Fish quick to get your daily limit of one, before midnight tonight!
New Release from ADFG:
ALASKA DEPARTMENT OF FISH AND GAME
McKie Campbell, Commissioner
DIVISION OF COMMERCIAL FISHERIES
Denby Lloyd, Director
DIVISION OF SPORT FISH
Kelly Hepler, Director
Contact: Jeff Regnart, Barry Stratton
Anchorage (907) 267-2104/2219
July 23, 2006
For Immediate Release
FISHING CLOSURES TO PROTECT KENAI RIVER LATE-RUN
The Department remains concerned about meeting escapement goals for late-run Kenai River sockeye salmon. Accordingly, throughout upper Cook Inlet, the Department is taking additional efforts to eliminate the harvest of Kenai River sockeye salmon.
Commercial fishermen who harvest Kenai River sockeye salmon will not be allowed to fish during Monday’s regularly-scheduled period. Except for the Kasilof River Special Harvest Area, all areas in the Kenai, Kasilof, and East Forelands Sections will be closed to drift and set gillnetting on Monday, July 24. The Northern District set gillnet fishery remains closed to conserve Susitna River sockeye salmon.
In addition, beginning Tuesday, July 25, at 12:01 a.m., sport anglers may not retain or possess sockeye salmon in the entire Kenai River drainage, except for the Russian River / Kenai River fly-fishing-only area. Anglers must release immediately any sockeye salmon caught while fishing for other species. Personal Use and educational fisheries that harvest Kenai River sockeye salmon will remain closed.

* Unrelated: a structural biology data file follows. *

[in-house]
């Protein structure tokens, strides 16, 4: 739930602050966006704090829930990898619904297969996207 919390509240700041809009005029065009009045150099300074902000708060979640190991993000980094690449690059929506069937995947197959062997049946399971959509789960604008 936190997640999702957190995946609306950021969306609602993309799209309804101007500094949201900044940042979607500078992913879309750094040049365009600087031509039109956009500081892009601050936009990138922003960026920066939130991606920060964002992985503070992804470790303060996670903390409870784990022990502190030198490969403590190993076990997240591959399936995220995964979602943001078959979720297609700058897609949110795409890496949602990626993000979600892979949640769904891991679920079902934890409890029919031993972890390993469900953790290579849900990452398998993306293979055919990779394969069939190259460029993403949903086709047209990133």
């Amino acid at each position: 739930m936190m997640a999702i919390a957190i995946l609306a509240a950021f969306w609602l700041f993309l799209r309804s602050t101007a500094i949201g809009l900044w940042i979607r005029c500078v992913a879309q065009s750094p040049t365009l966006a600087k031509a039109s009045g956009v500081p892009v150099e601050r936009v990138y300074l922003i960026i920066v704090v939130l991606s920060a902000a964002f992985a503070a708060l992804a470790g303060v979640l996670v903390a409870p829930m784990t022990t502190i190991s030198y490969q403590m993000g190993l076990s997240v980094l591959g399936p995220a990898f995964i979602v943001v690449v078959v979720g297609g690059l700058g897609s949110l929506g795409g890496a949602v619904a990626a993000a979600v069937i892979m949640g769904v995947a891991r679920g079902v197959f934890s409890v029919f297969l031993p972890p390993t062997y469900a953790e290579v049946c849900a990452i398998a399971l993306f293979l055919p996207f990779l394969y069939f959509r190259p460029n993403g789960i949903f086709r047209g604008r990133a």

The Kenai River Late Run Sockeye Salmon Management Plan directs the Department to achieve an in-river sonar estimate of 650,000 to 850,000 Kenai River late-run sockeye salmon, as well as an Optimal Escapement Goal of 500,000 – 1,000,000 spawning sockeye salmon. Through Saturday, July 22, the number of late-run sockeye estimated to have passed the sonar is about 144,000 fish. Without the fishery closures the Department has put in
place, present escapement rates, coupled with the run strength assessment, indicate we do not have sufficient numbers of sockeye salmon reaching the Kenai River to provide for the spawning escapement.
The Department will continue to monitor the run with all tools available in upper Cook Inlet, including, but not limited to, sonar projects, test fishing, and harvest monitoring. Information from these projects helps guide the Department’s management actions on Kenai River late-run sockeye salmon. In general, sockeye salmon stocks throughout Alaska have been returning later
than normal and the Department hopes that the Kenai River sockeye salmon run is also late, rather than as weak as it currently looks. If the run strength unexpectedly and significantly increases, management options may include the lifting of certain restrictions in both commercial and sport fisheries.
For more information, contact: Jeff Regnart or Barry Stratton in the Anchorage office of ADF&G: (907) 267-2104/2219.